Late prime minister John Turner remembered on commemorative

By Jesse Robitaille

Canada Post fulfilled the latest chapter in a long tradition on June 7 with the issue of a single stamp commemorating former prime minister John Turner, who died last September.

Chosen by Turner’s family, the stamp shows the former leader in a different light – as an enthusiastic outdoorsman – with him at the helm during a 1985 sailing trip through Haida Gwaii, an archipelago off British Columbia’s west coast.

His Montréal Gazette obituary recalls Turner sharing a memory on his 77th birthday about being “out on the water” for 70 summers.

“Starting with summer camp at age seven, he took his final run, mobility waning and cane in hand, for a canoe trip in Algonquin Park in his 77th year. John canoed all over Canada including epic trips with his family and great friend Bob Engle into the waterways of the Northwest Territories,” added his obituary.

As an accomplished sprinter, he “narrowly missed his chance to compete at the 1948 Olympics,” according to a CBC News obituary. While he set a national record for the 100-yard dash a year earlier, he later dropped out after “smashing his knee in a car accident.”

The set’s booklet cover and official first-day cover (shown) both feature a February 1970 photograph of Turner (left), then the justice minister, presenting to the House of Commons a bill to establish a national law reform commission.


Due to COVID-19, a small, invite-only state funeral was held for Turner on Oct. 6 in Toronto, where mourners remembered his integrity, humility and grace.

CBC also reported daughter Elizabeth Turner, one of his four children, spoke at the funeral about her father’s love for the outdoors and nature, adding when people complained about the weather, he would ask, “Are you a Canadian or a tourist?”

Canada’s 17th prime minister (and the first to die since Pierre Trudeau in 2000), Turner dedicated much of his life to public service. First elected to the House of Commons in 1962, he spent nearly a decade as a cabinet minister under prime ministers Lester B. Pearson and Pierre Trudeau before taking the helm as prime minister in 1984.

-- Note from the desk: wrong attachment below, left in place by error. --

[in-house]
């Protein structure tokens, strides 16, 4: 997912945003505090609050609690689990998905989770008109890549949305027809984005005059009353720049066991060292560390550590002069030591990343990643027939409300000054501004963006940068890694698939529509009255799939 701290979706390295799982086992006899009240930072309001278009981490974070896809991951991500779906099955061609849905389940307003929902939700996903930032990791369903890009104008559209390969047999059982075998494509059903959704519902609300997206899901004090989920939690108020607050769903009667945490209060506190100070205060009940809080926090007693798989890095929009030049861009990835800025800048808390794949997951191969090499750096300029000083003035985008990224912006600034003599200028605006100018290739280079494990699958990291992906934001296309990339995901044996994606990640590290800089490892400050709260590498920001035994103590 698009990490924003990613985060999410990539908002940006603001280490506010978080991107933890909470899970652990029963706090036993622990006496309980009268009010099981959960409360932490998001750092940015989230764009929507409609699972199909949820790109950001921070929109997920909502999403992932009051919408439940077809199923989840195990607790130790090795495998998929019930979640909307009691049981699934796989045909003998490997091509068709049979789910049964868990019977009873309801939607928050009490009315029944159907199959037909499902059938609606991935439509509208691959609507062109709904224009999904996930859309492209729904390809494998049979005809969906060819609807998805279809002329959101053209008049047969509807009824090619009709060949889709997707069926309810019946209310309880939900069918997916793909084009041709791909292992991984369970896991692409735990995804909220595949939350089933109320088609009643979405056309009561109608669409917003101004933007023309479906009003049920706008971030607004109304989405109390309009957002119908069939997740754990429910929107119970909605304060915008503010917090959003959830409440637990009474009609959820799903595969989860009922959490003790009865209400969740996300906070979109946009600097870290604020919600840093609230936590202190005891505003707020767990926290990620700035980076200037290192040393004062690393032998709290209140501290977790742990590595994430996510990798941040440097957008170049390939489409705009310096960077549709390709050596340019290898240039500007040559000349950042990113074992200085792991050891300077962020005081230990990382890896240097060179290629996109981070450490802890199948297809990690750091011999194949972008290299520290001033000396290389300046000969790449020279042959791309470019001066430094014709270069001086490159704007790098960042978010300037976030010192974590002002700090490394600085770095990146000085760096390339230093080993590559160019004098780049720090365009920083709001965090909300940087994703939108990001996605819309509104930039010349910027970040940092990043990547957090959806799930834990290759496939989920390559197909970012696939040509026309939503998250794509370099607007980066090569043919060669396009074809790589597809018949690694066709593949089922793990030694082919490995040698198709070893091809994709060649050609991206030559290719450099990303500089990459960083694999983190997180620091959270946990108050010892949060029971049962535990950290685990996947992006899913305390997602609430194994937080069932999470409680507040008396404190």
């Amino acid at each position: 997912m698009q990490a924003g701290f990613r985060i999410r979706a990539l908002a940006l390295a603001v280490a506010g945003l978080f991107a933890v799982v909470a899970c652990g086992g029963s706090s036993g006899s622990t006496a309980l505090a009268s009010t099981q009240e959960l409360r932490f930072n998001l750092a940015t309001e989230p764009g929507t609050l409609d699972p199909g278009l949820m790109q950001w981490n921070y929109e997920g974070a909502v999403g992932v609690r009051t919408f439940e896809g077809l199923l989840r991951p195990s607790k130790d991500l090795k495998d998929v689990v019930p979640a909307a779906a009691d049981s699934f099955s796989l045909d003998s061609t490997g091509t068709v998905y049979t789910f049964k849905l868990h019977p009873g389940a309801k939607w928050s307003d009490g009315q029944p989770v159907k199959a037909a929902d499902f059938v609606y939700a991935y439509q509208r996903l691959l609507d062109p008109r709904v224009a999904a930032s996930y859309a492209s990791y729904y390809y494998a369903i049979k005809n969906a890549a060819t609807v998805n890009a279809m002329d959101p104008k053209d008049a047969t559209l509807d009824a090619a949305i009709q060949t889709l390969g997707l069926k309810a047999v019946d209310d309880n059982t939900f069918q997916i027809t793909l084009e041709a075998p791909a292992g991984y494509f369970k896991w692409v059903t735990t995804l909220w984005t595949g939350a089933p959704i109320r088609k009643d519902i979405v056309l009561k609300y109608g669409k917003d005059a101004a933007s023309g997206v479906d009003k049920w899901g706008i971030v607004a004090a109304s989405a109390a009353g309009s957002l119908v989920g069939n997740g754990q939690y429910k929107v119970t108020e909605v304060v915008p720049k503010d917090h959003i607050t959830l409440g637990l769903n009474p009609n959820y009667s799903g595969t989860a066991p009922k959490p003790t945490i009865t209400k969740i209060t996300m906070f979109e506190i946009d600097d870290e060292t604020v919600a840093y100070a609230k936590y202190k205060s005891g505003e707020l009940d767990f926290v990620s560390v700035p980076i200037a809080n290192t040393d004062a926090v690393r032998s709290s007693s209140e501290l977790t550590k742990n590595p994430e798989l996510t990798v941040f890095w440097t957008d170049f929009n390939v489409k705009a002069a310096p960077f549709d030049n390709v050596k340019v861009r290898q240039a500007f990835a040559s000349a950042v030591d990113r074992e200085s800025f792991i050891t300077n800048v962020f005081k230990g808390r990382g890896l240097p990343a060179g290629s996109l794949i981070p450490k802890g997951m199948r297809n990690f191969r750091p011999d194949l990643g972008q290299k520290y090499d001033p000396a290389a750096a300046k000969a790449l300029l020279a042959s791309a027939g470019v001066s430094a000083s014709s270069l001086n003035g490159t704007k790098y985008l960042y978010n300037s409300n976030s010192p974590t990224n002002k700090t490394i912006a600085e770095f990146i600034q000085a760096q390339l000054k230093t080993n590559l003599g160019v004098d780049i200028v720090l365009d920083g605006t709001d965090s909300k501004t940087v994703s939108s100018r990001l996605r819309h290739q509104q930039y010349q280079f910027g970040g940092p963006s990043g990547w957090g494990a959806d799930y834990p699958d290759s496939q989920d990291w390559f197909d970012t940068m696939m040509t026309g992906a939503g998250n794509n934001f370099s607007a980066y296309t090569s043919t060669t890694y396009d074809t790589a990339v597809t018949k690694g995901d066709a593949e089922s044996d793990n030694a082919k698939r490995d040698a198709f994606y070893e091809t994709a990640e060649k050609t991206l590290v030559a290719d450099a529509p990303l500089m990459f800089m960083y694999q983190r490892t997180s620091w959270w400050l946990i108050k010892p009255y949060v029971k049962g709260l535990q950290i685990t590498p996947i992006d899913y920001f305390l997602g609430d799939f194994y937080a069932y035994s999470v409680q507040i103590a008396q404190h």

His 79-day stint is the second-shortest tenure of a Canadian prime minister (after Sir Charles Tupper, at 68 days, in 1896).

Turner speaks in Glendale, Ariz., in 2019. He was 91 when he died last September. Photo by Gage Skidmore via CC BY-SA 2.0.

After the Liberals were defeated in the next election, Turner remained the leader of the official opposition for six years.  A corporate lawyer by trade, he advanced major justice reforms during his time as a politician and fought tirelessly for the environment.

“He was deeply committed to the law and democratic process, bringing about much-needed reforms to the Criminal Code,” current Prime Minister Justin Trudeau said in a statement following Turner’s death, adding the late leader “was tirelessly devoted to upholding Canadian values and principles.”

“Mr. Turner was a humble man with a strong social conscience. He supported many charitable organizations, including Mount Sinai Hospital in Toronto. He was also an honorary director of World Wildlife Fund Canada and an ardent advocate for the protection of Canada’s lakes and rivers.”

Turner announces his candidacy as Liberal Party leader in 1968 upon Lester B. Pearson’s retirement. Turner was eventually defeated by Pierre Trudeau, who became Canada’s prime minister. Photo by Library & Archives Canada.


Designed by Montréal’s Paprika design study, the new issue featuring Turner is available in 10-stamp booklets and on an official first-day cover (OFDC) serviced with a cancel from Vancouver, B.C.

Colour Innovations printed 120,000 booklets – or 1.2 million stamps, each measuring 38 millimetres by 38 millimetres – using four-colour lithography.

The Toronto-based security printer also produced 7,000 OFDCs, each measuring 190 millimetres by 112 millimetres.

For at least seven decades, Canada Post has commemorated recently deceased prime ministers and governors general on stamps.

“It’s really an honour for us to be able to do this sort of thing for famous Canadians and someone who has given so much to Canada,” Jim Phillips, Canada Post director of stamp services, told CBC News in 2010.

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